In Defense of the "Reply All" Button: If You're Bad at Email, Get Better

"You know that feeling: You hit Send -- and your heart nearly stops," reads an article in today's Wall Street Journal. "You just hit REPLY ALL!" emails a panicked co-worker to her sloppy friend in one of the anecdotes used by the Journal to argue that the "Reply All" button is nothing but a headache and should be abolished, or at least guarded. "This shouldn't still be happening," the article says. Except maybe it should, to prove that email skills are important. Fighting for the honor of internet and email elitists everywhere, we're willing to argue that the button serves a valuable purpose: it allows amateurs to show their true colors. It's a trap and if you're not alert enough, you're going to get snagged. You probably deserve it. Oh, really, you're a social media expert? Actually, you're a fraud and now your whole office knows because you can't use a simple button. Stop whining, stop acting like an old person and stop letting the machines win.

"After almost two decades of constant, grinding email use, we should all be too tech-savvy to keep making the same mortifying mistake, too careful to keep putting our relationships and careers on the line because of sloppiness," the Journal writes in its set-up.

The conversation should end there. But there's more bitching.

The internet is fast, and that's part of what makes it fun, but that doesn't mean you shouldn't be double and triple checking things, especially when they're work-related. If you can't work quickly and accurately, step away from the computer and hire an intern. If your intern screws up, fire them and get a better one. This isn't that complicated. Observe:

In Defense of the "Reply All" Button: If You're Bad at Email, Get Better

That's Apple Mail. Here's Gmail:

All email services pretty much look the same. You press the button that says "All" when you want to send it to everyone (i.e. "All") or you just press the "Reply" button if you want to send to only one person. When you select "Reply" or "Reply All," the names the email is going to will show up in the otherwise blank "To:" field. If there are multiple names in that box, the email is going to multiple people. Does this make sense so far?

If not, you don't deserve the brilliant technology Apple and Gmail have provided us with. (If you have Hotmail or Outlook, sorry, but it's still better than the telephone or actually speaking with your boss!)

If you "hate how group emails multiply like rabbits in our inboxes," as the Journal notes, maybe find a better group to email with, so you look forward to their correspondence. Part of what's great (and awful and frustrating!) about the internet -- super-immediate contact (or lurking) with a ton of people, ranging from strangers to best friends -- is the endless ability to judge others. If they perform well on a group email chain, reward them with your friendship. If they don't, use the "Forward" button to send the email to someone you do like, and share a laugh over it. If it's for work, and you hate the volume of emails, remember that you're getting paid and deleting is easy.

If you're super prone to mistakes, maybe the proposed safeguards, like Gmail's "Undo Send" or Outlook's "Are You Sure?" warning, can help. But consider it like training wheels. Master your tools or young people are going to take your job. Don't embarrass yourself. Think about this every time you send a message, and with more intensity depending on the importance of the person you're corresponding with. Email takes skill and if you're good at it, you will likely be rewarded. Email is art.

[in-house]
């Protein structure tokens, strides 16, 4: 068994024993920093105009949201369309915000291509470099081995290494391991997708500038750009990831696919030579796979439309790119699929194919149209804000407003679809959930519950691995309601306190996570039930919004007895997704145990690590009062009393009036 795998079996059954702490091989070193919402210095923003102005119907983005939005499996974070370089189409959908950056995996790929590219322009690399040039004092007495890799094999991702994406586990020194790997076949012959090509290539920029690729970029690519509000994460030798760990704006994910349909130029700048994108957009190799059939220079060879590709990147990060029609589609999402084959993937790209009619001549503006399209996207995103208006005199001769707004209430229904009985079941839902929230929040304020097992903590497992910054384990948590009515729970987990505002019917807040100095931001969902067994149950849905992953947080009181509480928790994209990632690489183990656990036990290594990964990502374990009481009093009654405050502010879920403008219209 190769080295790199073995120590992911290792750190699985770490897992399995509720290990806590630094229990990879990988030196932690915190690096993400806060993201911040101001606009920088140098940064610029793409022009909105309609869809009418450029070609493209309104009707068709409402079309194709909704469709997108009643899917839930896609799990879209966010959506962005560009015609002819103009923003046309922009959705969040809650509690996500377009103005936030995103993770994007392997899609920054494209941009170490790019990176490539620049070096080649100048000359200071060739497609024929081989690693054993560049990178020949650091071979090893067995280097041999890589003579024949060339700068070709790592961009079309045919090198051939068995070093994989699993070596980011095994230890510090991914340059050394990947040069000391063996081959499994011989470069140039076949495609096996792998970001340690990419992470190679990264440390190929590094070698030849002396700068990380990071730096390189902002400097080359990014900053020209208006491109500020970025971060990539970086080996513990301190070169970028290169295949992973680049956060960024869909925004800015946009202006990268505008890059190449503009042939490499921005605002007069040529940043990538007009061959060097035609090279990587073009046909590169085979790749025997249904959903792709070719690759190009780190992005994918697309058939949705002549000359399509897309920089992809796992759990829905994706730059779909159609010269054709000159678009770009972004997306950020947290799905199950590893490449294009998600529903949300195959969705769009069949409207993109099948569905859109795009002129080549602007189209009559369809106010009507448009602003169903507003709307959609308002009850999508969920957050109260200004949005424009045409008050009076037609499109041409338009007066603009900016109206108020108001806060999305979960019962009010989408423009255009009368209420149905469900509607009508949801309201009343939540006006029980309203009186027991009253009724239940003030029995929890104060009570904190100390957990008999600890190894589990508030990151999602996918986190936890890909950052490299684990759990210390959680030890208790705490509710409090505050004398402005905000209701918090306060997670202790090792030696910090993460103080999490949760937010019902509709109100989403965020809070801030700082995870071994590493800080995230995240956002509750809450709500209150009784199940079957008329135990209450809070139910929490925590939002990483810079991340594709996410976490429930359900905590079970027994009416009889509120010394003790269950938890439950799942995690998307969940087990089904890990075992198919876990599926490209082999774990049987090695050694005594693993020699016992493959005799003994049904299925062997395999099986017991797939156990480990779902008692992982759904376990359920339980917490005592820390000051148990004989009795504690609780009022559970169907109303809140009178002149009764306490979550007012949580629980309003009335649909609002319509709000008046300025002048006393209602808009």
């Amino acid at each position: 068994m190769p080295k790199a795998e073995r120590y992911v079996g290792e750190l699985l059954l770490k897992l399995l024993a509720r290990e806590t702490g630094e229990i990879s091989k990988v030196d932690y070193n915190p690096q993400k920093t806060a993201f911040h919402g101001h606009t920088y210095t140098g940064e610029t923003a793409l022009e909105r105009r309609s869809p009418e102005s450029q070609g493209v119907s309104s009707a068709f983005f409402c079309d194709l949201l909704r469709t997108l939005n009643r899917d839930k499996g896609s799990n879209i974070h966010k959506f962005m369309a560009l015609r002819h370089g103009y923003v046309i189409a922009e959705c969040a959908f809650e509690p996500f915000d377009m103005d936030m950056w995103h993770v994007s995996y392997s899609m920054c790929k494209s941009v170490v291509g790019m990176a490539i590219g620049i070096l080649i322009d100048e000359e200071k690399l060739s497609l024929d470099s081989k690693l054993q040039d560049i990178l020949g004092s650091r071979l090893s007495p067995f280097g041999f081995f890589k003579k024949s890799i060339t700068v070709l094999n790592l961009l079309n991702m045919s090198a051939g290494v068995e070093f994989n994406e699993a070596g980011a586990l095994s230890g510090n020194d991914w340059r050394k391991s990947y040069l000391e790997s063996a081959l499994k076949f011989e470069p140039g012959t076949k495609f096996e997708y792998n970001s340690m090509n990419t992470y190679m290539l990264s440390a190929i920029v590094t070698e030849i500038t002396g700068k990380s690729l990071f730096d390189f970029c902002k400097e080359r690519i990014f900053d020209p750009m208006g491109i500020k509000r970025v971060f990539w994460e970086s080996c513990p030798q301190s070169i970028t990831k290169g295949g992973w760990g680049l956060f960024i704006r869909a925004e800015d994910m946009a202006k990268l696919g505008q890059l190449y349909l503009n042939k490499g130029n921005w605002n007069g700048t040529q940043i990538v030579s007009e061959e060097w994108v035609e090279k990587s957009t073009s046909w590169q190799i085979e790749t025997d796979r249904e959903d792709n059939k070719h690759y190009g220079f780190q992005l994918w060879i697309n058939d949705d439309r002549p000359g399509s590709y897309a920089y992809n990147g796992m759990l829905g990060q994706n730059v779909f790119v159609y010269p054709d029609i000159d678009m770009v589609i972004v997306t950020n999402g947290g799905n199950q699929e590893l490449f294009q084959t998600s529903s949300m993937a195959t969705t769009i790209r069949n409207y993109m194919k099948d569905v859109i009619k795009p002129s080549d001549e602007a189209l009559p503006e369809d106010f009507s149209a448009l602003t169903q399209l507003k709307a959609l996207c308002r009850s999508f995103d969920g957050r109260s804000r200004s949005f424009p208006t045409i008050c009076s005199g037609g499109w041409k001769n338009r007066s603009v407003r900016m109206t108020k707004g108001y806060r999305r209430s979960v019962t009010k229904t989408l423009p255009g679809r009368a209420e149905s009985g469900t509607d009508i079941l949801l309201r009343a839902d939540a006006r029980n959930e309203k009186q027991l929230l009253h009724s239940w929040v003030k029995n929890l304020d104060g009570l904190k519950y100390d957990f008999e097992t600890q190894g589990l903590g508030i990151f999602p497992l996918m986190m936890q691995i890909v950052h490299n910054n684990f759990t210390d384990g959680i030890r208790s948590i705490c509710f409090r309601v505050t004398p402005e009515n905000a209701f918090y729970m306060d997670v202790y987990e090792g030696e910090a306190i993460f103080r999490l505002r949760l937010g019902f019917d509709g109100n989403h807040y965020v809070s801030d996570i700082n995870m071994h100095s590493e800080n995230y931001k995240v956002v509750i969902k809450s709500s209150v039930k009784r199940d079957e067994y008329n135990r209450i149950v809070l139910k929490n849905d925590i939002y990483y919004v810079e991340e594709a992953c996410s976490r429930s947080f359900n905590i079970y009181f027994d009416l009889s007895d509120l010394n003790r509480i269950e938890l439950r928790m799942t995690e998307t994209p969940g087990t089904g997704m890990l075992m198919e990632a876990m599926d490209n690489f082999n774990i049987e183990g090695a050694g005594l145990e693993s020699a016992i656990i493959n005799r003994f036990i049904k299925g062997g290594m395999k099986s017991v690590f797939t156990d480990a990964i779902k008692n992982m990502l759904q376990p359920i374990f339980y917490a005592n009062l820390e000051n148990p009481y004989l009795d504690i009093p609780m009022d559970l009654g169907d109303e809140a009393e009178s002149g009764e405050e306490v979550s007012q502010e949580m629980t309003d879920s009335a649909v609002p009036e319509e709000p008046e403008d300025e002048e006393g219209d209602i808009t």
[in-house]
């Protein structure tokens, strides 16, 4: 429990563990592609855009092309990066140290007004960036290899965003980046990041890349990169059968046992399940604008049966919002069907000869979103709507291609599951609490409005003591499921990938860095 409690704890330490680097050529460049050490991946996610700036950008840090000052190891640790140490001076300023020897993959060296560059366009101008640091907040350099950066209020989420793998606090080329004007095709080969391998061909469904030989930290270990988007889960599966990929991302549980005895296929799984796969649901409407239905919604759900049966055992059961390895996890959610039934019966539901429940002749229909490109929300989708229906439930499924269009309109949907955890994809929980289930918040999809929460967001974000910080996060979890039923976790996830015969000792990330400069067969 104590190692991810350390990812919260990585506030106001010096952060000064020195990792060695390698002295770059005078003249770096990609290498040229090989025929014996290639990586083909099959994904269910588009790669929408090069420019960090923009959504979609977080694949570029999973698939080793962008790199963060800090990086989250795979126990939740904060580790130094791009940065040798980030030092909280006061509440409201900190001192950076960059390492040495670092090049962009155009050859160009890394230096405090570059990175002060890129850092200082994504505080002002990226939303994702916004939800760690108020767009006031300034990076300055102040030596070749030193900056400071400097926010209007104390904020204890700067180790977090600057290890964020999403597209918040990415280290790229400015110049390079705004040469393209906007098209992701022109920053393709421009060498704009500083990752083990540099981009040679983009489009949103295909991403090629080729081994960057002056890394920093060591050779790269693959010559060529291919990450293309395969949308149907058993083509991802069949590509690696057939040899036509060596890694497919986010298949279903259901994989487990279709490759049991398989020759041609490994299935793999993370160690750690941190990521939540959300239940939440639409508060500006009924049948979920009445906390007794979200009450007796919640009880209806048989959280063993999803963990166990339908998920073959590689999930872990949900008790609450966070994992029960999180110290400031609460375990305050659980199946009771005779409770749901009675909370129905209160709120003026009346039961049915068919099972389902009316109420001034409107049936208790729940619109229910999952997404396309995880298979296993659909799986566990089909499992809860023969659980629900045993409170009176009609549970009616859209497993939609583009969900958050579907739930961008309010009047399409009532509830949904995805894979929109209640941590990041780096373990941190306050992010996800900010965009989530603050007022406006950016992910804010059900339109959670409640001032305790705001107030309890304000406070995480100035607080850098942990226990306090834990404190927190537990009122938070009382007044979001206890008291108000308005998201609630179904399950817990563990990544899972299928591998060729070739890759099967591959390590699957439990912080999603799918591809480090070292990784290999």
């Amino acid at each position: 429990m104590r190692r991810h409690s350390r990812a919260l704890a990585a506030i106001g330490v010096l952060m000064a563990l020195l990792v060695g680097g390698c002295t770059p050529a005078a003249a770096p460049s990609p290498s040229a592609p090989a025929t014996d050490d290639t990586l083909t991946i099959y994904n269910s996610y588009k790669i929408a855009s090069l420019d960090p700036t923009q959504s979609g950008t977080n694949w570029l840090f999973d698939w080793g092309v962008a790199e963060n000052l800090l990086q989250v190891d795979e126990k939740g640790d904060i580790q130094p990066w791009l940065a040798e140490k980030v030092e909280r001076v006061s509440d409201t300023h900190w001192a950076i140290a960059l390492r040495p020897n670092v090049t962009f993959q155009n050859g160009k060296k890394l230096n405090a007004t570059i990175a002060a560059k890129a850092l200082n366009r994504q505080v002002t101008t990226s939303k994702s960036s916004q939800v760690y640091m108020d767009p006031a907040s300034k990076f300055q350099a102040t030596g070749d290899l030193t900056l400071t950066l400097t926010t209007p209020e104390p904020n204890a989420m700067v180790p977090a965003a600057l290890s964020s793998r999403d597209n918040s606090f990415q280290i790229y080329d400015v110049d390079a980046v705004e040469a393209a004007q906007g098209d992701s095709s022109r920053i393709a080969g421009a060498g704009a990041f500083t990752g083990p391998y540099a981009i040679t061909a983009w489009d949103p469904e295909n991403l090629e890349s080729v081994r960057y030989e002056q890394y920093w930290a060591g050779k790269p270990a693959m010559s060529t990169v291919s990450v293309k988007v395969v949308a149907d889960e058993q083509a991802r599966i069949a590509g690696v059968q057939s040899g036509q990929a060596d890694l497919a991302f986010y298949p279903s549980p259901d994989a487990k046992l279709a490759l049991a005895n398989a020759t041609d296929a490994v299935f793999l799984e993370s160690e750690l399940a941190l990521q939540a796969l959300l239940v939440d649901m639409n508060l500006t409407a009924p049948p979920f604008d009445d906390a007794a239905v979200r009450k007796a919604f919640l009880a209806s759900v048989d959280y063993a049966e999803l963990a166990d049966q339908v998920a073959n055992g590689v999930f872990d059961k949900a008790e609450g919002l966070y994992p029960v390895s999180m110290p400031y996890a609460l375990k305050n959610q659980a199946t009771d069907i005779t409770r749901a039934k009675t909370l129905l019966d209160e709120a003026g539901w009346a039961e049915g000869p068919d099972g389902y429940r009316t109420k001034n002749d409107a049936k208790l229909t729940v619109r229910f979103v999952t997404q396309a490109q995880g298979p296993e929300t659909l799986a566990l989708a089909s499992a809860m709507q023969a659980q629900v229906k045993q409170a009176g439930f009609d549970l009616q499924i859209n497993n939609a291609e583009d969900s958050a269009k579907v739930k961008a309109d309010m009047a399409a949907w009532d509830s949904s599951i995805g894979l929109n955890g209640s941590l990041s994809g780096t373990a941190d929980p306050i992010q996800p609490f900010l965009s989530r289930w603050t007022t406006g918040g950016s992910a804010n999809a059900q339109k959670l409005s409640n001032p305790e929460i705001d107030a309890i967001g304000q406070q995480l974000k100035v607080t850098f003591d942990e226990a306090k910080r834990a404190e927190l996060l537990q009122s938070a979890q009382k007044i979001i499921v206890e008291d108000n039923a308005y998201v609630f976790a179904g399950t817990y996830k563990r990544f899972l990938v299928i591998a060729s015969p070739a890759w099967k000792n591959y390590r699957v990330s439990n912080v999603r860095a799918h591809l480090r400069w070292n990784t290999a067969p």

When you get the hang of "Reply All," have a ton of fun with "CC" and "BCC." But beware because these can be tricky, too, if you're sort of dim. Let's end on an anecdote that shows the best and the worst of email, when "BCC" and "Reply All" combine to create havoc -- an internet tale demonstrating survival of the fittest:

Innocent College Friend (ICF) decides to move from the big city to somewhere more manageable. She has an apartment lease that she needs someone to take over, so ICF goes into her email contacts list and crafts a message to everyone she's known for the past handful of years from different sectors of her life, 52 people in all: close friends, study buddies, mentors, professors, supervisors, etc. But instead of using the "BCC," like an email pro, she puts them all in the "To:" field, like an email amateur. A classic mistake, but one that doesn't sit well with veterans who value their privacy and respect others' expertise.

ICF's more mischievous email buddies decide to teach her a lesson about online etiquette, using the "Reply All" button. It starts out slowly, with innocuous questions about the specifics of the apartment, sent to all 50+ members of the chain, meant to annoy the ones uninterested. Over time, it devolves into a mess of inside jokes and puns and borderline harassment. ("I heard there were stabbings in this neighborhood. Is this apartment to die for?") Strangers speak out in protest, begging to be let off of the chain, which by the end of the day has flooded their inbox with 75+ pointless messages.

Everyone learned a valuable lesson that day about the power of choosing the correct email buttons, "Reply All," "BCC" and the like. ICF never jumped into the fray to apologize to her acquaintances for her rowdy email elitist friends and eventually the inbox madness subsided. But it's also a safe bet that ICF never made an email mistake again. Lesson learned.

[via Pat's Papers]

[jcoscarelli@villagevoice.com / @joecoscarelli]


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